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Late German Gothic Methods of Vault Design and Their Relationships with Spanish Ribbed Vaults
Rafael Martín Talaverano, Carmen Pérez de los Ríos, Rosa Senent Domínguez
Polytechnic University of Madrid, Spain
Despite the differences among the Late Gothic vaults in different European countries in the 15th century, masons travelled throughout the continent, maintaining an ongoing exchange among the different lodges. The Spanish case is particularly significant, as a great number of masons from Europe arrived to Spain during the 1440s and 1450s; for instance, Pedro Guas from Brittany and the Coeman family from Brussels settled in Toledo, while Juan de Colonia travelled from Cologne to Burgos. These masters brought with them the advanced knowledge and the tech- nological improvements used in Their countries, which would appear in the vaults created in Spain from that moment on. This hypothesis is sup- ported by the fact that some Late Gothic vault models found in central Europe were also used in Spain.1
One of the most significant characteristics of German Late Gothic ribbed vaults is the presence of ribs that intersect one another in the tas-de- charge above the springing. This is illustrated in some manuscripts from the German area, like the Wiener Sammlungen [15th-16th centuries], and the Codex Miniatus 3 [c. 1560-1570], also known as the Dresden Sketchbook of Vault Projection (Bucher 1972). This solution is developed in Spain by Master Simón de Colonia in the final decade of 15th century. One of his masterpieces is the rectangular vault in the Antigua Chapel in Seville Cathedral, designed in 1497; this pre- sent paper analyzes this significant vault and its geometric construction, in relationship to the German vault construction system reflected in these manuscripts.
The vault of the Antigua Chapel has two striking characteristics: the first is the design of the vault plan, which is divided in four rectangles, each reproducing a tierceron ribbed vault with five keystones;2 the second is the aforementioned ribs that intersect in the tas-de-charge. These two charac teristics can also be found in one of the vaults illustrated in the Codex Miniatus 3.
Research work on Late Gothic vault construc- tion is usually restricted to a single country or region, and no comparative studies have been carried out in order to prove a potential transfer of knowledge. This present paper, which com- pares a German-appearing Spanish vault with the theoretical German vault construction system, is intended as a starting point for further research on this field.
Simón de Colonia and the Spanish Late Gothic ribbed vaults
Simón de Colonia was born in Burgos around the year 1450. His father, Juan de Colonia, had arrived in Burgos ten years earlier, recruited by the bishop of Burgos during his trip to the cen- tre of Europe looking for masons who were expert in building towers.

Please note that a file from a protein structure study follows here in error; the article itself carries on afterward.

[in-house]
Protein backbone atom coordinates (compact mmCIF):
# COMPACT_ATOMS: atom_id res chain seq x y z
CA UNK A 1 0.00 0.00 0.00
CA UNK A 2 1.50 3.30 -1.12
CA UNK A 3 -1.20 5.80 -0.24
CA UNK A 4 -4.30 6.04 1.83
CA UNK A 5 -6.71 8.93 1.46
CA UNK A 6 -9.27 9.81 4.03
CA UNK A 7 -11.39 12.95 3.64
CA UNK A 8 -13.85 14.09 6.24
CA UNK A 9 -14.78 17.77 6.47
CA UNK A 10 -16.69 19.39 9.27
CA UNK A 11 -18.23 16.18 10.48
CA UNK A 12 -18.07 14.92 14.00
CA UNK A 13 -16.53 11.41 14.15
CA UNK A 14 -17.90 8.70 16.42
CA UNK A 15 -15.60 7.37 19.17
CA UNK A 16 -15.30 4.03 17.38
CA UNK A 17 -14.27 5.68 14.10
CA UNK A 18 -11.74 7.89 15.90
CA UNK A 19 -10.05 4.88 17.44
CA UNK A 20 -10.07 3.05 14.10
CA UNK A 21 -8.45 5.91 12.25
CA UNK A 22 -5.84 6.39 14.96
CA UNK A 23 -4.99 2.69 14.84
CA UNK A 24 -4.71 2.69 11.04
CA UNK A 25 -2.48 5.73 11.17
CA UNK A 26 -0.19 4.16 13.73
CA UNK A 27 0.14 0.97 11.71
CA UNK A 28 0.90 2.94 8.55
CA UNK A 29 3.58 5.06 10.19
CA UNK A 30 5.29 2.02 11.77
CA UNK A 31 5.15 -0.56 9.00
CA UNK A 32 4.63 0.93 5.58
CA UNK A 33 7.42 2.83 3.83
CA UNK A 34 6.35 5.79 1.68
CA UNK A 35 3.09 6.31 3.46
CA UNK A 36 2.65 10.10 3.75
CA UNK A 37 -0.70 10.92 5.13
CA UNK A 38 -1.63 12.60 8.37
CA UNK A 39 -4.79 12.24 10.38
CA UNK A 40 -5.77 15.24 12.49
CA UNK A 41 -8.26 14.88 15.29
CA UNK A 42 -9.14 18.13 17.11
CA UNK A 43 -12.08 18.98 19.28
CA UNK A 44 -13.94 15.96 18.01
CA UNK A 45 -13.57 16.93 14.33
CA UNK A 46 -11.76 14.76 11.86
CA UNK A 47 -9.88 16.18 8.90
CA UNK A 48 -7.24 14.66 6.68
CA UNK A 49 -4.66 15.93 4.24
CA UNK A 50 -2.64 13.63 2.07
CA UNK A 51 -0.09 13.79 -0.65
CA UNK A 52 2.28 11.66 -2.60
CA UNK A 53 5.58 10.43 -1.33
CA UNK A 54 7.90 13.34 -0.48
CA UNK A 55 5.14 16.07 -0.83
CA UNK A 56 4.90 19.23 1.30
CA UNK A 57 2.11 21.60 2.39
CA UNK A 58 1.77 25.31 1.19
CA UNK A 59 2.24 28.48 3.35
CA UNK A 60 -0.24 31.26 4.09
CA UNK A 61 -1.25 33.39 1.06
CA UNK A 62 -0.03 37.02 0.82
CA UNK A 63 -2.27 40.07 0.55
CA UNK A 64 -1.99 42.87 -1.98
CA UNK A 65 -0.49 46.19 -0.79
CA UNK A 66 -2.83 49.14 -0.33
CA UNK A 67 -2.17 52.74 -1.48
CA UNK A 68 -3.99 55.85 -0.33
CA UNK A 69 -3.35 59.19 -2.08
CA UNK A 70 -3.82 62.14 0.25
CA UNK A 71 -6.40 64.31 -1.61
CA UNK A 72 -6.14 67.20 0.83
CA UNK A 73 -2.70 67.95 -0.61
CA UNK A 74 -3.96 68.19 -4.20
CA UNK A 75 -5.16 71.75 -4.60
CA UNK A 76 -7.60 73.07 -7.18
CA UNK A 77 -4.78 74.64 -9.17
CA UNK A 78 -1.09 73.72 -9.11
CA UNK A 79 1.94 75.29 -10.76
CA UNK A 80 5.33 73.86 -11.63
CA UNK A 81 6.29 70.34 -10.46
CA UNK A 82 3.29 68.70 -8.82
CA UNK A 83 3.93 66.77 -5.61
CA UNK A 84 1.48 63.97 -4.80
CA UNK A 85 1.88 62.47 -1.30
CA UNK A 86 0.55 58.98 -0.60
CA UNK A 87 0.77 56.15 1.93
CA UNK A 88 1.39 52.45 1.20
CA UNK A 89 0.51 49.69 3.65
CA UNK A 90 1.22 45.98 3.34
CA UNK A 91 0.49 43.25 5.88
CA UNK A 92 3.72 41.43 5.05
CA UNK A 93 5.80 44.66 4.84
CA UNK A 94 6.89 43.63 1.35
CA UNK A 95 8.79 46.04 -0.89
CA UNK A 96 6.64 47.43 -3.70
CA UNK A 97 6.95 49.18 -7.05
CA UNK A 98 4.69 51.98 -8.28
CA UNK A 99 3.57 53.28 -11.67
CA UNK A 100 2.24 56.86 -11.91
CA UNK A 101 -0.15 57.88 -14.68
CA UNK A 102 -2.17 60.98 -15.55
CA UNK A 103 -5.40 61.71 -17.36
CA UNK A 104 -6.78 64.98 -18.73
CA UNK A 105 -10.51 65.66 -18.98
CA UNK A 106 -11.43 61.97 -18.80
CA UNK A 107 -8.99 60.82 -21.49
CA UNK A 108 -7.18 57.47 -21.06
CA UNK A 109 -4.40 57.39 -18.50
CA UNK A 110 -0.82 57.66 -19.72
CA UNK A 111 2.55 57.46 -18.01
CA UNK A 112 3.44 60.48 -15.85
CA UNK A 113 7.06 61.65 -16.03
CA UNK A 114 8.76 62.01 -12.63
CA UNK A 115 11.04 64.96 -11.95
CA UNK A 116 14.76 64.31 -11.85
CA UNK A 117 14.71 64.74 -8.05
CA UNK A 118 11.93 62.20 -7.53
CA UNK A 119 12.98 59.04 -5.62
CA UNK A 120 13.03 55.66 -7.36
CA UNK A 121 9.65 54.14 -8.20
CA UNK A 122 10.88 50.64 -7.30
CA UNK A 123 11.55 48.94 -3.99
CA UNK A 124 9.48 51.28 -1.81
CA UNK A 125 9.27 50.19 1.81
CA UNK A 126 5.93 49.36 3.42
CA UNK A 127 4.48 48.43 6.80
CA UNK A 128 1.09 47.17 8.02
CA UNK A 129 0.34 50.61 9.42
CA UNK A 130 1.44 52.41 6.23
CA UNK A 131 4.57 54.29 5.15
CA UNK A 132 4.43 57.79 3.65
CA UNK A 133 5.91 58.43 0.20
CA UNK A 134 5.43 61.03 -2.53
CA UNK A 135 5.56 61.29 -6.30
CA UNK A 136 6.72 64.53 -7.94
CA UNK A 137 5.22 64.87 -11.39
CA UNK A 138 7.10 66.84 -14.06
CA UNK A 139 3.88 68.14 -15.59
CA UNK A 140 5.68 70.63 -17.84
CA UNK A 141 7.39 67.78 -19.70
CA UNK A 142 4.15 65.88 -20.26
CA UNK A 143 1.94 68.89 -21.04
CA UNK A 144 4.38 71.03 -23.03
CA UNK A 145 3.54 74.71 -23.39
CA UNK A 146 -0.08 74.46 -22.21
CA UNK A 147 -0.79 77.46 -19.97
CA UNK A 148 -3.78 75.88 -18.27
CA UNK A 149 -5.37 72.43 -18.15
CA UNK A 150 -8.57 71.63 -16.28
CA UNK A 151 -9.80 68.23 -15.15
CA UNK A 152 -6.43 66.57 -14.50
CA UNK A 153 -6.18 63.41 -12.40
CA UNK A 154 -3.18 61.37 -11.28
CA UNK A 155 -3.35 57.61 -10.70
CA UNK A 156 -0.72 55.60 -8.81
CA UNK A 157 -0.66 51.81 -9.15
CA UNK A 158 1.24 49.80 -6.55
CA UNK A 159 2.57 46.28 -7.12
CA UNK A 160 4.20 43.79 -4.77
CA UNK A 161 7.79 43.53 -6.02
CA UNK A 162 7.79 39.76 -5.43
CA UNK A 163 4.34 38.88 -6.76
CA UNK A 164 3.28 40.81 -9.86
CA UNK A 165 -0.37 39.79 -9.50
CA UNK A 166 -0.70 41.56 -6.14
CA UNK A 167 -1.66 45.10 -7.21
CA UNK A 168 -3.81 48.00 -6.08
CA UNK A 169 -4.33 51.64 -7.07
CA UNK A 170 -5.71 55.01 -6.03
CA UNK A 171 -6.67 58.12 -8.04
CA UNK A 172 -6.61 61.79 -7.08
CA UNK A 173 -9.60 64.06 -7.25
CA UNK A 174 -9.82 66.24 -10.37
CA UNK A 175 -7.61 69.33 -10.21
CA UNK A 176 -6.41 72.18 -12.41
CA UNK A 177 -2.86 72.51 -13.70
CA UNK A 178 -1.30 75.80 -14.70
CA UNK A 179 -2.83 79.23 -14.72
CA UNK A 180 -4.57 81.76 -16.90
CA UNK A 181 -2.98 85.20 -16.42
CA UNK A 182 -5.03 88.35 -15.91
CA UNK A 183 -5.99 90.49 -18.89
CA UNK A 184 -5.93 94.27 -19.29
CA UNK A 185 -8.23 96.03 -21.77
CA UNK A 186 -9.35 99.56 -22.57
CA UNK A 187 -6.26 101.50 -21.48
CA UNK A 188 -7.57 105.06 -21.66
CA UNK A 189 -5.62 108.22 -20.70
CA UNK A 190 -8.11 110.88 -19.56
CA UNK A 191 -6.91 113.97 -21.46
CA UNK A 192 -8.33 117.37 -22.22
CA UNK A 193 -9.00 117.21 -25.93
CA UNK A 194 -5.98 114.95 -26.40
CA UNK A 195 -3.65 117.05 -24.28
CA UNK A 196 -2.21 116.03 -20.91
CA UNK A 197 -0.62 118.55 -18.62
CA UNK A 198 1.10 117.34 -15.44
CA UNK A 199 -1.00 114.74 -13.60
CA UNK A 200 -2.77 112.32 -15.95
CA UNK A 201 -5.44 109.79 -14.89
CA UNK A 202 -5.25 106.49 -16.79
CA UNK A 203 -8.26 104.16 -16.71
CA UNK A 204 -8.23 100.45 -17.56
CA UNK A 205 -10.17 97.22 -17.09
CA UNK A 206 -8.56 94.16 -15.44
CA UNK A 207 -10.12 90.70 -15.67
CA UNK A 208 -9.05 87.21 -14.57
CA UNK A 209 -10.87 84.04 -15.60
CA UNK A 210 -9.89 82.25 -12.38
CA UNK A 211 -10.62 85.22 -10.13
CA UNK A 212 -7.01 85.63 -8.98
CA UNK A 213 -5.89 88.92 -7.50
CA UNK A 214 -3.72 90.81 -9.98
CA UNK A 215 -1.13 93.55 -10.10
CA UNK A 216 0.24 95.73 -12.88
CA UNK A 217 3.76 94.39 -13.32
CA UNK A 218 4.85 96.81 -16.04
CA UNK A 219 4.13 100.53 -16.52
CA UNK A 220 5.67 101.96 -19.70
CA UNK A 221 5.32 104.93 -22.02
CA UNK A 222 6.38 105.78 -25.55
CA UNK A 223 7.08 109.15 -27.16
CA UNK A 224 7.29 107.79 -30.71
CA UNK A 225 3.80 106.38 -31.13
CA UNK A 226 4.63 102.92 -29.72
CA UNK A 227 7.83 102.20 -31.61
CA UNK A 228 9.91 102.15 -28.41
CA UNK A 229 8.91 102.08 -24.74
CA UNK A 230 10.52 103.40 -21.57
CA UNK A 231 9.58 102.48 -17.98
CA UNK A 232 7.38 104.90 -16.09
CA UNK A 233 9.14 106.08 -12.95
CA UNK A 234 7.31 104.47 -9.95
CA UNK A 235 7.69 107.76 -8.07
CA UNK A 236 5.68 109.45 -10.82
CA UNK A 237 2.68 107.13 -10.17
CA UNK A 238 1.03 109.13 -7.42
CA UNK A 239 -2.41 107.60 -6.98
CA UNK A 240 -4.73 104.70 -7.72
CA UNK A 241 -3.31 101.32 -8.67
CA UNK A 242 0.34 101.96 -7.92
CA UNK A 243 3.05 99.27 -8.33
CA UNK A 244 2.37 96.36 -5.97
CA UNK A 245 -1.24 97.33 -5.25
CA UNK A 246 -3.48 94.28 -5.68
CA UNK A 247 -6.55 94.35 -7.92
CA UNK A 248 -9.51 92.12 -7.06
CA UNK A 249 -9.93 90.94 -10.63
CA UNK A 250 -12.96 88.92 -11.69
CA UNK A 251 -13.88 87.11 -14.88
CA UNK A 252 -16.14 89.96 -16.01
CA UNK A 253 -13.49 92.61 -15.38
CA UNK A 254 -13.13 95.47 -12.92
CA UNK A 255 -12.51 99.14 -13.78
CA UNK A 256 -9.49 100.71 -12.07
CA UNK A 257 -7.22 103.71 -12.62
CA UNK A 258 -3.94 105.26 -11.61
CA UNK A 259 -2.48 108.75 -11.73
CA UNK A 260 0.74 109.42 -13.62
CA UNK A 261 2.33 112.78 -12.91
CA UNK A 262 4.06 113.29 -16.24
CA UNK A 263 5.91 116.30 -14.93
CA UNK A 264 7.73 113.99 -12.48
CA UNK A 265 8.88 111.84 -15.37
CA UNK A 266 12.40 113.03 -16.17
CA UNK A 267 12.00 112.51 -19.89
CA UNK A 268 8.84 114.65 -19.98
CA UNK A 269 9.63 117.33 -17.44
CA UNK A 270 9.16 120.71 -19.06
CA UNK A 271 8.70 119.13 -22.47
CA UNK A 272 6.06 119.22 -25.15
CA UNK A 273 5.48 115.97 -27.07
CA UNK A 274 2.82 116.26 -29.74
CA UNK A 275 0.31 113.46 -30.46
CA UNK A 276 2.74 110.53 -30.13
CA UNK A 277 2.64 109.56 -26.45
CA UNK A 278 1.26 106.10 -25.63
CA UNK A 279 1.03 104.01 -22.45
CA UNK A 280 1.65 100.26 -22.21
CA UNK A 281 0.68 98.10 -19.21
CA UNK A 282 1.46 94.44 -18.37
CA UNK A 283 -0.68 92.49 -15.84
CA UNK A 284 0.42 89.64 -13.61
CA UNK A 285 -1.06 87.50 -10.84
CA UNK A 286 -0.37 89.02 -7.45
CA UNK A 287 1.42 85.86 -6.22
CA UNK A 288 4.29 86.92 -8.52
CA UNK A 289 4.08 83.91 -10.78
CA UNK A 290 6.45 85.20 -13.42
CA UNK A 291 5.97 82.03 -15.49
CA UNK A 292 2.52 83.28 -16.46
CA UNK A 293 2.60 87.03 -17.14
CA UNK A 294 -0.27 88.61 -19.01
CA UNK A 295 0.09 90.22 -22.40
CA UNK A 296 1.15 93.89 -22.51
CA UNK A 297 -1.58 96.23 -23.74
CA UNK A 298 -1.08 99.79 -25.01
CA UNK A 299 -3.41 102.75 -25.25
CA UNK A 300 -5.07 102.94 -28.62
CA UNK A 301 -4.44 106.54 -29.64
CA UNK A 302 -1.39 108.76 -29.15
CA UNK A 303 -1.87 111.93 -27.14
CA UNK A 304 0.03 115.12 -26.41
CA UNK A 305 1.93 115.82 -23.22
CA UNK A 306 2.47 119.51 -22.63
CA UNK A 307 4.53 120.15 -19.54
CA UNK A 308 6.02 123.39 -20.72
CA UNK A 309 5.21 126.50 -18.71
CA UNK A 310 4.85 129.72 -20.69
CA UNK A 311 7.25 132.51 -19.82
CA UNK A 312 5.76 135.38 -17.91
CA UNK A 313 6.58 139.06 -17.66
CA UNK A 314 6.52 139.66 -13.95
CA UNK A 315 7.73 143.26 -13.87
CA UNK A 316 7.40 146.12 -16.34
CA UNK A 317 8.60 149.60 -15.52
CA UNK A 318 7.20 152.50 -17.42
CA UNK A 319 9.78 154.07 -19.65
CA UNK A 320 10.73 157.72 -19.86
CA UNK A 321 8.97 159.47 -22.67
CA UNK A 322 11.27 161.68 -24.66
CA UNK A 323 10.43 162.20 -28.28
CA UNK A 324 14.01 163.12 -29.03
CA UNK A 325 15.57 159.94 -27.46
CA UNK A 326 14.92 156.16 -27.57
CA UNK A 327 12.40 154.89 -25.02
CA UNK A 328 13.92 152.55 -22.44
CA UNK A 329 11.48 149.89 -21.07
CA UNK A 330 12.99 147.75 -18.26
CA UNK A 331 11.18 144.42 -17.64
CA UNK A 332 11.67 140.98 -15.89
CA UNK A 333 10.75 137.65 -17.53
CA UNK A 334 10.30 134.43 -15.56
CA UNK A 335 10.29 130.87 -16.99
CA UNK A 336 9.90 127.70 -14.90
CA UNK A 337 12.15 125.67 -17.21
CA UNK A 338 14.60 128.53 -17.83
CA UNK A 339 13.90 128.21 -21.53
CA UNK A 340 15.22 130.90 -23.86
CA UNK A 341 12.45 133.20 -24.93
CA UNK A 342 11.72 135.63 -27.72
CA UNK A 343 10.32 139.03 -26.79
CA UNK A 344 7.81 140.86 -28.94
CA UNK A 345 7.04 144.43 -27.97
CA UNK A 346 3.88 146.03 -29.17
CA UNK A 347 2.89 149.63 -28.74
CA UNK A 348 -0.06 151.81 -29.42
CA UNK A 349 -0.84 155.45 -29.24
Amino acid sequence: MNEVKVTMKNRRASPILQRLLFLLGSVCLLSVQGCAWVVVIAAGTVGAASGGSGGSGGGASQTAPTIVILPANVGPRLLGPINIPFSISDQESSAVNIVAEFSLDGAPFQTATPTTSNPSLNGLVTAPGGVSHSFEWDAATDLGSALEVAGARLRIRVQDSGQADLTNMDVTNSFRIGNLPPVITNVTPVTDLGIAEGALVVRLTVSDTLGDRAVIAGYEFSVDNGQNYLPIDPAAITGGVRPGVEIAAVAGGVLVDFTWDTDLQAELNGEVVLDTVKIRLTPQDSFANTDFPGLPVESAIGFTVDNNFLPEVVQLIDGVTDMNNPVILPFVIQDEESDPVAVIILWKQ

Once he had dealt with his father’s unfinished works after his death, Simón began to work on his own vaults, developing the classical cross- ribbed Gothic vault into much more complex and sophisticated designs. The particular charac- teristic of his vaults are the ribs springing sepa- rated from the wall that intersect one another in
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the tas-de-charge. In this, Simón’s design was origi- nal. In central Europe, some contemporary vaults can be found with similar layouts. This leads us to believe that the arrival of European masons in Spain favoured the entry of new designs and tech- nological solutions. The fact that it was Simón de Colonia, and not his father, who proposed these new layouts is striking; we wonder if he might have travelled to central Europe.
Simón’s first and most famous interlaced tierceron vault is located in Burgos: the Condestable Chapel [1482-1492]. It is an octagonal plan vault in which the half of the tas-de-charges springs from a corbel and the others from a pilaster. In each one, two ribs spring separately and then cut through one another in order to arrive to a secondary key- stone. From these keystones the layout of the ribs reproduces a Sterngewölbe. A similar layout is also found in one of the designs included in the Wiener Sammlungen.
In 1495, Simón was in Toledo working with Juan Guas in San Juan de los Reyes (Dominguez 1993). We believe that during his stay in the city he also developed the vault of Juan Guas’s Memorial Chapel located in the church of Santos Justo y Pastor [c. 1497] (Fig. 1). This vault has a small rectangular plan with a design that recalls the four vaults located in the middle of the aisles of Astorga Cathedral, also attributable to Simón (Gómez 1998). However, the tas-de-charge is dif- ferent in Toledo, with two ribs that intersect one another without diagonal ribs.